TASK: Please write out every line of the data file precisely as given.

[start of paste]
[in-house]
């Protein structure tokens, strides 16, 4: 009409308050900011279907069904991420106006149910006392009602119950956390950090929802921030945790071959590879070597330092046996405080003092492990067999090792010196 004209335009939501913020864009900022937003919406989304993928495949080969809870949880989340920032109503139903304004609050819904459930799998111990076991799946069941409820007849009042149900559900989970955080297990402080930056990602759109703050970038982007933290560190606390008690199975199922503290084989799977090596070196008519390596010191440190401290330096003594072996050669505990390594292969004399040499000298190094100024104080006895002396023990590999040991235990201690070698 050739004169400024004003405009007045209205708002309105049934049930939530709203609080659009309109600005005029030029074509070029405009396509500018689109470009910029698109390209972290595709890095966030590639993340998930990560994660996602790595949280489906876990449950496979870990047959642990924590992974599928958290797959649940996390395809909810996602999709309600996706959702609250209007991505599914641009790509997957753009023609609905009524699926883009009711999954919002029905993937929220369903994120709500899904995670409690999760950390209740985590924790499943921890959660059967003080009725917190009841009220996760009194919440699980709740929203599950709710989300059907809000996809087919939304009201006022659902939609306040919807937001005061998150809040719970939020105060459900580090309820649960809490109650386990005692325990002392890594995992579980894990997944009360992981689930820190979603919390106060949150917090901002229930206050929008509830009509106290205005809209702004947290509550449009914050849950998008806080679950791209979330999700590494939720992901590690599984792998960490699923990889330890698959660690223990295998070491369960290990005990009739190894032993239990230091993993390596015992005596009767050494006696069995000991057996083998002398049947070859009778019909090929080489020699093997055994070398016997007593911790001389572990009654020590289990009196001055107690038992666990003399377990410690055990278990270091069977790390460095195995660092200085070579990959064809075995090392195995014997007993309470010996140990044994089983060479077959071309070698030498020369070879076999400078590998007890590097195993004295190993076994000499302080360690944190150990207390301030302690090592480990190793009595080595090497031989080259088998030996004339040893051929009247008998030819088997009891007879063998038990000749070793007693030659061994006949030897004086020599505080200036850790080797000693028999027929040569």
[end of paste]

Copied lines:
[in-house]
């Protein structure tokens, strides 16, 4: 009409308050900011279907069904991420106006149910006392009602119950956390950090929802921030945790071959590879070597330092046996405080003092492990067999090792010196 004209335009939501913020864009900022937003919406989304993928495949080969809870949880989340920032109503139903304004609050819904459930799998111990076991799946069941409820007849009042149900559900989970955080297990402080930056990602759109703050970038982007933290560190606390008690199975199922503290084989799977090596070196008519390596010191440190401290330096003594072996050669505990390594292969004399040499000298190094100024104080006895002396023990590999040991235990201690070698 050739004169400024004003405009007045209205708002309105049934049930939530709203609080659009309109600005005029030029074509070029405009396509500018689109470009910029698109390209972290595709890095966030590639993340998930990560994660996602790595949280489906876990449950496979870990047959642990924590992974599928958290797959649940996390395809909810996602999709309600996706959702609250209007991505599914641009790509997957753009023609609905009524699926883009009711999954919002029905993937929220369903994120709500899904995670409690999760950390209740985590924790499943921890959660059967003080009725917190009841009220996760009194919440699980709740929203599950709710989300059907809000996809087919939304009201006022659902939609306040919807937001005061998150809040719970939020105060459900580090309820649960809490109650386990005692325990002392890594995992579980894990997944009360992981689930820190979603919390106060949150917090901002229930206050929008509830009509106290205005809209702004947290509550449009914050849950998008806080679950791209979330999700590494939720992901590690599984792998960490699923990889330890698959660690223990295998070491369960290990005990009739190894032993239990230091993993390596015992005596009767050494006696069995000991057996083998002398049947070859009778019909090929080489020699093997055994070398016997007593911790001389572990009654020590289990009196001055107690038992666990003399377990410690055990278990270091069977790390460095195995660092200085070579990959064809075995090392195995014997007993309470010996140990044994089983060479077959071309070698030498020369070879076999400078590998007890590097195993004295190993076994000499302080360690944190150990207390301030302690090592480990190793009595080595090497031989080259088998030996004339040893051929009247008998030819088997009891007879063998038990000749070793007693030659061994006949030897004086020599505080200036850790080797000693028999027929040569």